Coming Home by Greg Ruth

By Maureen Tai, 9 December 2018

“I missed you so much.”

IMG_0457With just 18 words and a restrained colour palette of burnt ochre, green and brown, this realistically illustrated picture book about an American solder’s homecoming packs a hefty emotional punch. Continue reading

School’s First Day of School by Adam Rex and illustrated by Christian Robinson

By Maureen Tai, 26 November 2018

“Soon the teachers will come, and then you’ll be filled with children.” – Janitor

IMG_0487Do you remember the muddled-up feelings that you experienced on your first day of school? A concoction of fear and joy, excitement and anxiety, freedom and homesickness? I do. And so does the newly built Frederick Douglass Elementary school, the unexpected narrator in the whimsical and clever School’s First Day of School. This is the perfect picture book to read with a pre-schooler whose first day is looming. What will School’s first day be like? Continue reading

Good News Bad News by Jeff Mack

By Maureen Tai, 24 November 2018

An exuberant rabbit invites his grumpy mouse friend to an outdoor picnic.  No sooner has the picnic basket been opened, the clouds take over the skies and it begins to pour.  Using just 5 words in the entire picture book, Good News Bad News tells the humorous and charming tale of what happens next to this engaging pair. Continue reading

Benno and the Night of Broken Glass by Meg Wiviott & illustrated by Josée Bisaillon

By Maureen Tai, 10 November 2018

“Rosentrasse was still a busy street, but the people were no longer friendly.” – Benno


The endpapers – the first and last two spreads of illustrations – in  Benno and the Night of Broken Glass convey the essence of the story.  In the first spread, an orange tabby cat pads along a street where only the pedestrians’ calves and colourful shoes are visible. The pace is leisurely, some feet stroll but most just stand, suggesting that people have stopped to chat, or to exchange some news. In the final endpapers, the tabby pads along the same street but the mood is palpably different. The menacing, clunky black boots of soldiers fill the pages and the other civilian feet hurry past. The cat’s face is expressionless but his tail is no longer happily upright. Instead, it is limp, and weighed down.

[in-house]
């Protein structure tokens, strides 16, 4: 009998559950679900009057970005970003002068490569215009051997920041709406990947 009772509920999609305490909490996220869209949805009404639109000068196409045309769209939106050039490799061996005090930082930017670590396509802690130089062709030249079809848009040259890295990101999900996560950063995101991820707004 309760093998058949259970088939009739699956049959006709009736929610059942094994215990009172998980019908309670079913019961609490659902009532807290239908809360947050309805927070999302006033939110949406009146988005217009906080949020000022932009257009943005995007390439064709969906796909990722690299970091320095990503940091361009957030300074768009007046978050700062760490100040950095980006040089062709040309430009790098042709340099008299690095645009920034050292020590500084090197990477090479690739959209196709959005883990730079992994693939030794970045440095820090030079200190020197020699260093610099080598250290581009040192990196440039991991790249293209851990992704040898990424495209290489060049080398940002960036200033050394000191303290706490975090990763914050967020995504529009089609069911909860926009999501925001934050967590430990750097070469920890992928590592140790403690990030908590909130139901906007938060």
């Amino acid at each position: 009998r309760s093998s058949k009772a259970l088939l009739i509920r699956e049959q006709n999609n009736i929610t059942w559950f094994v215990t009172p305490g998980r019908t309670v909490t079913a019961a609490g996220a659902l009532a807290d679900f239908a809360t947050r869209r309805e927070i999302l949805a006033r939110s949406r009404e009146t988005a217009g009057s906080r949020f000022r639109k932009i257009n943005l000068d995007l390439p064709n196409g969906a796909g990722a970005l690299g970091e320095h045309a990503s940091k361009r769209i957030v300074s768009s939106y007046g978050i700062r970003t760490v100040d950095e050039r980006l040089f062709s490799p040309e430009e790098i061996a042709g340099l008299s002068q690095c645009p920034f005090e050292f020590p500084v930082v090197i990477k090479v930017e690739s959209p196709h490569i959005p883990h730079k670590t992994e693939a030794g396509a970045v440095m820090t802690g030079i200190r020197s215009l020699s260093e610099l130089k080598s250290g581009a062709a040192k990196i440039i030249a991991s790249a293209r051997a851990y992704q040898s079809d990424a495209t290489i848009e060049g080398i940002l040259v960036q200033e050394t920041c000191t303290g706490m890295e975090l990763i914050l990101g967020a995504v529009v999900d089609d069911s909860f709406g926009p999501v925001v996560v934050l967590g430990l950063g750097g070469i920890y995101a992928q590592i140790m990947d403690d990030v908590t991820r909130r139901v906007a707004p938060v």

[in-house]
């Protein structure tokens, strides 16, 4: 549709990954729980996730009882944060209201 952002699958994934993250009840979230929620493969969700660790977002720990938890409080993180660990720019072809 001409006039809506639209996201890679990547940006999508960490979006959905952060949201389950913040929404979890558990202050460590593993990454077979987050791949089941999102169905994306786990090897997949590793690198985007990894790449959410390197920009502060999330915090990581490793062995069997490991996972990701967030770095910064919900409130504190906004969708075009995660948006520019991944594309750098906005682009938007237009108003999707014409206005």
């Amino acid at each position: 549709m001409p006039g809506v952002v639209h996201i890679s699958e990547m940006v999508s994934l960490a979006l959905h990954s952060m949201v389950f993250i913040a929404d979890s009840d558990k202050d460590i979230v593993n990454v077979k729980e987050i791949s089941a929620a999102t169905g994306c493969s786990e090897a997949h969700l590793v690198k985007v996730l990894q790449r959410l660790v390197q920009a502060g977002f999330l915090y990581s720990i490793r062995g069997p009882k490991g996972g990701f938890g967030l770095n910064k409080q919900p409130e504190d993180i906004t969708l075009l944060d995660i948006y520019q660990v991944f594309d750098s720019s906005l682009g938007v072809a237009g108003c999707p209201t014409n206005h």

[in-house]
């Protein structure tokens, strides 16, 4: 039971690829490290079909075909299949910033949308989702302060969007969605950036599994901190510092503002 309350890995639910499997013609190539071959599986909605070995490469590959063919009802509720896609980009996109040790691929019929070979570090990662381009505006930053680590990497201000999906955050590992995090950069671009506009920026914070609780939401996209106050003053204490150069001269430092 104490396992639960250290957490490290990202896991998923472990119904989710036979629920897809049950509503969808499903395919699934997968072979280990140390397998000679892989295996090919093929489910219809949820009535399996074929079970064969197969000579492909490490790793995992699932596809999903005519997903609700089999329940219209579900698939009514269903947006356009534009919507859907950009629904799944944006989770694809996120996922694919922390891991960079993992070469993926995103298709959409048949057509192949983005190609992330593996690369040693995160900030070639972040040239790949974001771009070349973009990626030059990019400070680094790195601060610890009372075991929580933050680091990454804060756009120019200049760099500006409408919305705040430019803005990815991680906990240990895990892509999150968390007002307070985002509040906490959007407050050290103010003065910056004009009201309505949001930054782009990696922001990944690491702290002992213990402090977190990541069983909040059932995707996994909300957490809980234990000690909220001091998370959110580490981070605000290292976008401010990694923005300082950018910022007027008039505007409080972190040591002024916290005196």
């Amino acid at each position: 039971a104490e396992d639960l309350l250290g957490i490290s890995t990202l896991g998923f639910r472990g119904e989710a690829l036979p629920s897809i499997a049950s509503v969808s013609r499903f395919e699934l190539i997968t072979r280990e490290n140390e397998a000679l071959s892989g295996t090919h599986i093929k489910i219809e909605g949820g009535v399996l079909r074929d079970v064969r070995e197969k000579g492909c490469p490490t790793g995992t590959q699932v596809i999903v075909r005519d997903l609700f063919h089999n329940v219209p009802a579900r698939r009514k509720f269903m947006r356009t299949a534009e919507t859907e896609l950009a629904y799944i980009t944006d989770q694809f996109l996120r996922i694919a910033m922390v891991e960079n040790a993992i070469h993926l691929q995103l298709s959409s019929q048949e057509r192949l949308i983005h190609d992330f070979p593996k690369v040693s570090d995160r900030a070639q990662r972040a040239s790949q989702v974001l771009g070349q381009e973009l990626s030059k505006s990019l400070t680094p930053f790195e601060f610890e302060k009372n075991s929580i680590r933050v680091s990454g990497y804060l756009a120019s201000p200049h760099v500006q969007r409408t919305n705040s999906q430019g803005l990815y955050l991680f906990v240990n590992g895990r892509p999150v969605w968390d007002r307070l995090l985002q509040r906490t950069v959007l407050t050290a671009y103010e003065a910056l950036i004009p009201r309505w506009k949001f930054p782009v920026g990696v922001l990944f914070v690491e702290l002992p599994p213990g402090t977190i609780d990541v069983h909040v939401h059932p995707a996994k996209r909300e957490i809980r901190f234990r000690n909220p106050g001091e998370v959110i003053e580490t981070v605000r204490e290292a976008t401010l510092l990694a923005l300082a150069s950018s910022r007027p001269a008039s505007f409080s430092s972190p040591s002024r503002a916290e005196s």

Something terrible has happened in Rosenstrasse.

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Proud as a Peacock, Brave as a Lion by Jane Barclay & illustrated by Renné Benoit

By Maureen Tai, 4 November 2018

“A war is something you never forget.” – Poppa

IMG_9529The first Remembrance Day service I ever attended was when I was at university in Toronto. I hadn’t learnt much world history during my school days in Malaysia, and what I had been taught were distant and dusty facts, sparse and relevant only in order to pass exams.

I stood in a drizzly grey day, looking up at the names carved into the wall at Hart House. Surrounded by a crowd that included veterans in wheelchairs or leaning on walking sticks, I listened to the mournful bugle notes of “The Last Post” and realised for the first time in my life the enormity of the sacrifices during the World Wars. Even though I hadn’t lived through those devastating years myself, I cried.

And I cry, every time I read Proud as a Peacock, Brave as a Lion, a beautifully crafted and gentle, yet hauntingly sad picture book about Remembrance Day and all that it stands for.   Continue reading

Ghosts in the House! by Kazuno Kohara

By Maureen Tai, 22 October 2018

“But the girl wasn’t just a girl.  She was a witch!” 


‘Tis the witching season and what better than to curl up under a blanket with a flashlight, a pile of spooky storybooks and a plate of chocolate chip cookies (mind the crumbs).  For the youngest of little ones with faint hearts and short attention spans, Ghosts in the House! is the perfect Halloween read.  Boldly illustrated and sparsely written (155 words in all), it is delightful.

And there are lots and lots of ghosts …

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Princess Smartypants by Babette Cole

By Maureen Tai, 5 October 2018

IMG_8571Princess Smartypants is beautiful, rich, fearless, clever, strong willed and living la vida loca.*  She’s a Smug Unmarried, and wishes to remain so.  But her Mother has other ideas. “Stop messing about with those animals and find yourself a husband,” commands Mother.

Will our fun-loving royal bend to the wishes of her parents? Find out in this quirky and fun picture book by the late English author and illustrator, Babette Cole.

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